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Gulf Cooperation Council arms race: Who sells to whom

Al Jazeera

The global trade in weapons is booming, with sales to the Middle East surging. Amid regional instability, an arms race is under way among Arab Gulf countries. The members of the Gulf Cooperation Council (GCC) - Qatar, Bahrain, United Arab Emirates, Oman, Saudi Arabia, and Kuwait - have spent billions of dollars on weapons this year alone. Here's a look at the recent deals made. So far in 2018, Saudi Arabia has allocated over $3bn to arms deals.


Qatar-Gulf crisis: All developments until October 21

Al Jazeera

Below are the developments up to October 21. US Secretary of State Rex Tillerson is due in Saudi Arabia on Saturday to discuss the Qatar-Gulf crisis. Tillerson's tour of the region comes amid US frustration over the lack of movement in the crisis. "I do not have a lot of expectations for it being resolved anytime soon," he said in an interview with financial news agency Bloomberg on Thursday. Sheikh Tamim bin Hamad received Kuwaiti Foreign Minister Sheikh Sabah al-Khaled al-Hamad Al Sabah in Doha on Thursday to discuss the ongoing Gulf crisis. The two men discussed the political dispute - along with Kuwait's ongoing efforts to mediate the crisis. US Secretary of State Rex Tillerson has said he has little hope that the months-long Gulf diplomatic crisis will be resolved soon, blaming the Saudi-led group of countries for a lack of progress. Tillerson made the comments on Thursday, a day before he embarks on a trip to the region in a renewed attempt to mediate the dispute.


Turkish airstrikes kill at least 18 Kurds in Iraq, Syria, drawing condemnation from U.S. coalition

The Japan Times

ANKARA – Turkish warplanes struck suspected Kurdish rebel positions in Iraq and Syria on Tuesday, drawing condemnation from Baghdad and criticism from the U.S.-led coalition fighting the Islamic State group, which is allied with Kurdish factions in both countries. Syrian activists said the attack killed at least 18 members of the Syrian Kurdish militia known as the People's Protection Units, or YPG, which is a close U.S. ally against IS but is seen by Ankara as a terrorist group because of its ties to Turkey's Kurdish rebels. The airstrikes also killed five members of the Iraqi Kurdish militia known as the peshmerga, which is also battling the extremist group with help from the U.S.-led coalition. The YPG said the strikes hit a media center, a local radio station, a communication headquarters and some military posts, killing an undetermined number of fighters in the town of Karachok, in Syria's northeastern Hassakeh province. The Britain-based Syrian Observatory for Human Rights, an opposition group that monitors all sides of the conflict, said the strikes killed 18 YPG fighters.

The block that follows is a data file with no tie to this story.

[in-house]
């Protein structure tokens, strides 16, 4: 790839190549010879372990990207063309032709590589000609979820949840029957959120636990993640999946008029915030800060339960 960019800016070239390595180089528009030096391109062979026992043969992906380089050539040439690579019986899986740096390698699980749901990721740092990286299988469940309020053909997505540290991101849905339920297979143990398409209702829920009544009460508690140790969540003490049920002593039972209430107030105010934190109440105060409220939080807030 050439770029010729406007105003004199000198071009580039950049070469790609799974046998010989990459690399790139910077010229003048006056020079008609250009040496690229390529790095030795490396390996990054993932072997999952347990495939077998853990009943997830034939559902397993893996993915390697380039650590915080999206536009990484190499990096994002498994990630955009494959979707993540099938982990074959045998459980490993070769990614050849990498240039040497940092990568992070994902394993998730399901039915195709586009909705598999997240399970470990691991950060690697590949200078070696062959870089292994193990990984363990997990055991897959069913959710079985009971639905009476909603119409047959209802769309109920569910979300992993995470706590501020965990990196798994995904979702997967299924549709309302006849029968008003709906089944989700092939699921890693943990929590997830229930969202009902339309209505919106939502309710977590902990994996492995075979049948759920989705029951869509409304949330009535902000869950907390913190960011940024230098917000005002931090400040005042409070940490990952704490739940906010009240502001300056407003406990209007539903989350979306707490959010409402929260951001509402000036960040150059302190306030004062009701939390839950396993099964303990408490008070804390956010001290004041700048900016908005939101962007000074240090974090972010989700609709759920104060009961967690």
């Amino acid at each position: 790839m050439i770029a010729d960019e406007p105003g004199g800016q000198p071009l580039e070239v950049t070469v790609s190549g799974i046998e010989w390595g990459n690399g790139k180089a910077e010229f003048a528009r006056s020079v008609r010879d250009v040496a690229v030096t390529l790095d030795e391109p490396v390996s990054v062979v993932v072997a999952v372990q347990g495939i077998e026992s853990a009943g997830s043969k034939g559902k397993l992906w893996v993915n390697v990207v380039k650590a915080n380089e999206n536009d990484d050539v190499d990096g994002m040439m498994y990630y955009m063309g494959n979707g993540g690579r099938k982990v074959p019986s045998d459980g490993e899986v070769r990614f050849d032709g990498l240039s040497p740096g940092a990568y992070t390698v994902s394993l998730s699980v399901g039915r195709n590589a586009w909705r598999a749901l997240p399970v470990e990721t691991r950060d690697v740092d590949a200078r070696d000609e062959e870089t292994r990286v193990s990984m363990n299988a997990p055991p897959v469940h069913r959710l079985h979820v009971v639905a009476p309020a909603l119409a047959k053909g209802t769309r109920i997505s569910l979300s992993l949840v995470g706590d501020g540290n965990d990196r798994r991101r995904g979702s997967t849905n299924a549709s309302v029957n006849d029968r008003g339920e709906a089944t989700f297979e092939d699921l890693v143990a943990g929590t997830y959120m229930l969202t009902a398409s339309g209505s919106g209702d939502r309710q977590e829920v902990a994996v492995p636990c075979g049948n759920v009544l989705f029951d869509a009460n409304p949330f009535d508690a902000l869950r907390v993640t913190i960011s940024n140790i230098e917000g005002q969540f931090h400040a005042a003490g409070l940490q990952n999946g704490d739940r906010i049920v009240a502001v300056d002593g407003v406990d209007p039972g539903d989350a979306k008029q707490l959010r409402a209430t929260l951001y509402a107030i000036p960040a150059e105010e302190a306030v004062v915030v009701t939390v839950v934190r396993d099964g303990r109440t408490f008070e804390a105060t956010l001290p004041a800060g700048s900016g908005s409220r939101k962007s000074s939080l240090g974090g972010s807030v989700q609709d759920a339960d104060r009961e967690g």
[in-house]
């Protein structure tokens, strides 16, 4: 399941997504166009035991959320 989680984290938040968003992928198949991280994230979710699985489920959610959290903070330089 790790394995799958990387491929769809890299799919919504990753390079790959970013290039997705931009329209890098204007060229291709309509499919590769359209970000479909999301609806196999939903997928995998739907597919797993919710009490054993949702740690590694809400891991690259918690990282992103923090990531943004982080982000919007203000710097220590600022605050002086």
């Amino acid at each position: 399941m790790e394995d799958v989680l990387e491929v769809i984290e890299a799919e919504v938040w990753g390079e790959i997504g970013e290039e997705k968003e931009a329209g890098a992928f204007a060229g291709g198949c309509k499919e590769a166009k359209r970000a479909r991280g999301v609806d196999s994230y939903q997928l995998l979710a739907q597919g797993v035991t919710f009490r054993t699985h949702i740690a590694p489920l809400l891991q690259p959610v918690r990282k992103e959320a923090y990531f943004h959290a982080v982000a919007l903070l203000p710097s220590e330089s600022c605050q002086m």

How will Iran and Turkey deal with Kurdish state bid?

Al Jazeera

Iran and Turkey may seem like unlikely partners following events of the past few years, especially in Syria. But they are saying the same thing about the recent "Yes" vote in the Kurdish referendum, as neither want Kurdish people living in northern Iraq to secede. Iran's Supreme Leader Ali Khamenei and President Hassan Rouhani welcomed him to discuss curbs on the Kurds' dream of their own homeland. Turkey is threatening to stop buying oil from the Kurdish Regional Government in Iraq, while Iran has mobilised troops on its border with the region. What more can de done, beyond an economic embargo?


Saudi Arabia pushes Palestinians to consider nascent U.S. peace plan

The Japan Times

BEIRUT/RIYADH/AMMAN – Saudi Arabia pulled no punches when it condemned President Donald Trump's move to recognize Jerusalem as the capital of Israel. But Palestinian officials say Riyadh has also been working for weeks behind the scenes to press them to support a nascent U.S. peace plan.